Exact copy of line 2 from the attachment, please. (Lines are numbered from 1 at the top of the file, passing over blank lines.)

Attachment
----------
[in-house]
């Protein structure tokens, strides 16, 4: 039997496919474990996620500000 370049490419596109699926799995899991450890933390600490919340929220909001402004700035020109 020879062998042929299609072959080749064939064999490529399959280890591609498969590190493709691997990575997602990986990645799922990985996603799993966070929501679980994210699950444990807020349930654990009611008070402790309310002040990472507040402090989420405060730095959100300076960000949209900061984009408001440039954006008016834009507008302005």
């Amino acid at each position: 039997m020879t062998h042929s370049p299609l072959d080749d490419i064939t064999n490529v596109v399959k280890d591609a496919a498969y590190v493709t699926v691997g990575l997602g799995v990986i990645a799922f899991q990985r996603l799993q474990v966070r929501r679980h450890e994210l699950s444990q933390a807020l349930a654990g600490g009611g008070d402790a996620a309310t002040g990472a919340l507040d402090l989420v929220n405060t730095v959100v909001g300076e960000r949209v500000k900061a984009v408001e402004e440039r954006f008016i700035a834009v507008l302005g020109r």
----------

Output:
């Protein structure tokens, strides 16, 4: 039997496919474990996620500000 370049490419596109699926799995899991450890933390600490919340929220909001402004700035020109 020879062998042929299609072959080749064939064999490529399959280890591609498969590190493709691997990575997602990986990645799922990985996603799993966070929501679980994210699950444990807020349930654990009611008070402790309310002040990472507040402090989420405060730095959100300076960000949209900061984009408001440039954006008016834009507008302005």